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Friday, April 22, 2011

Transitional Novels: The Best of Both Worlds

New blog follower Maddie recently contacted me to say this:
You need another blog. I enjoy Teach with Picture Books and also your novel blog, but I've got a number of students who fall between these two categories. They want to read novels (always the ones being made into movies) but their skills aren't equal to the task. What would you recommend?
To begin with, I recommended that Maddie write that blog! She seems to know a niche group that needs to be reached. But my other recommendation to her was to get a hold of some transitional novels.

In a June, 2009 post on transitional books at my Teach with Picture Books site, I said:
It's not a bad place to be: stuck between the vast and varied worlds of the picture books and the worlds of the novel. That's where many children find themselves at age eight (give or take), when they're trying to make the independent reading leap from picture books to more difficult chapter books. Is the language in chapter books that much more complex? Not necessarily. But gone are the beautiful contextual clues provided by picture books' illustrations. Fortunately for these readers, we have what can be called transitional books.
I recommended Lincoln and His Boys by Rosemary Wells as an example; Fatty Legs: A True Story by Christy Jordan-Fenton (see my post) would also satisfy the requirements of this category.

Let me now share a few more books that I highly recommend for getting this group of students excited about reading, and moving toward more full-length, sophisticated novels.

The Memory Bank by Carolyn Coman and Rob Shepperson is a cool hybrid for the age 8 and up group; like The Invention of Hugo Cabret, it's equal parts text and illustration. Note that I didn't say it's illustrated. That's because a good deal of the story is told only through pictures, and it's up to the reader to make sense of what those images tell.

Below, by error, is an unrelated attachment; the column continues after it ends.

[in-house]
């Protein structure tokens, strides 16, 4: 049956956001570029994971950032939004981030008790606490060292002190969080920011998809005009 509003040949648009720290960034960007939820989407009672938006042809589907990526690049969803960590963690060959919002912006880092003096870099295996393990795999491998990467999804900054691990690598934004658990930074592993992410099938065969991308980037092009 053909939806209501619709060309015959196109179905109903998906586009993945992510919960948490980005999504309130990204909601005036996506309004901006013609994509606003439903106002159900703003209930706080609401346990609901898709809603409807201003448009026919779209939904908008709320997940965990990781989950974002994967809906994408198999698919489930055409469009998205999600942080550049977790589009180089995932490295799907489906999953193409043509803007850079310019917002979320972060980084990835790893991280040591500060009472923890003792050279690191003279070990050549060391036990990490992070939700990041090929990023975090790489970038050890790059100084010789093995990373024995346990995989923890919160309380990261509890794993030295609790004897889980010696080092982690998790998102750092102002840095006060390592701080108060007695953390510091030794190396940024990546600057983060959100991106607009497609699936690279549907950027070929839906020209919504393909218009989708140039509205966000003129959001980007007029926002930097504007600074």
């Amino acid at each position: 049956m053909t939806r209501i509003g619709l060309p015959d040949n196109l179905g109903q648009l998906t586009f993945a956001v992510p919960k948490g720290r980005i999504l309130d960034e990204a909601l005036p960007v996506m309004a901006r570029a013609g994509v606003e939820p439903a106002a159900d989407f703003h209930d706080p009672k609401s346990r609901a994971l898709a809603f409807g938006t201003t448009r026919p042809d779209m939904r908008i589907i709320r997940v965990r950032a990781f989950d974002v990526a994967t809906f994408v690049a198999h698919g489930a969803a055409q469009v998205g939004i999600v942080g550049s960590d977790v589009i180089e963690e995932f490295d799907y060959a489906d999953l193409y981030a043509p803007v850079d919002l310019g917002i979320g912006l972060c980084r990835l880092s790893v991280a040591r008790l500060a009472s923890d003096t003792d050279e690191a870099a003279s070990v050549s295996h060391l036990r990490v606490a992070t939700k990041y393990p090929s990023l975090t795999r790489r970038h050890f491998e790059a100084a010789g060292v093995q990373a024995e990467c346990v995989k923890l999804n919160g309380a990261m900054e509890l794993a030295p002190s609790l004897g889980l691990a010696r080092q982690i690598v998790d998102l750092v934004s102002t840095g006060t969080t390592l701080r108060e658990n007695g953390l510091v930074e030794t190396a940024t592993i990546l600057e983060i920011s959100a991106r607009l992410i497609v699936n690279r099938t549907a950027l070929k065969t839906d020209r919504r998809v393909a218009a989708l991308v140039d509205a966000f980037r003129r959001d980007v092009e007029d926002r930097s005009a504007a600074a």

Inside spread from The Memory Bank.
The narration follows Hope, whose mother and father have abandoned Honey, Hope's little sister, on the side of the road. "I've told you a thousand times," Father said, "No laughing." And as the tires squeal, leaving Honey in a cyclone of dust, Father warns Hope, "Forget her." But of course Hope can't, and when a mysterious visitor invites her to leave home, Hope feels that somehow this new adventure might lead her back to her sister.

Meanwhile, Honey's story is told entirely through pictures. We're given quite detailed events, but still... What's going on? The fact is, the World Wide Memory Bank and the Clean Slate Gang are at war, and somehow Honey and Hope are stuck in the middle! The two surreal, parallel stories eventually collide in a surprising and satisfying turn of events.

Me and Rolly Maloo is at first glance just another easy-reader novel, but author Janet S. Wong and illustrator Elizabeth Butler combine traditional chapters and paragraphs with graphic-novel conventions such as frames and speech bubbles, which place the reader more immediately into the action.

What's the action? A moral dilemma, really. When popular Rolly Maloo asks Jenna's help to cheat on a math test, what is Jenna to do? This book provides students with a multiple-perspective look at a common problem, while introducing them to internal and external conflicts. What should you do when the act itself is so simple, yet goes against everything in which you believe?

Me and Rolly Maloo provides several wonderful models for writing which students could try out for themselves. Identify a character in another novel who is also facing a difficult situation. Then, choose one of the portions of Me and Rolly Maloo to read aloud, pointing out that Jenna (or another character) is always careful to weigh all options before choosing a plan of action. That being said, however, is she always honest with herself? How does she sometimes twist facts to choose one option over another? Or, show one of the novel's many interactions between characters via a series of emails, phone calls, letters, or texts.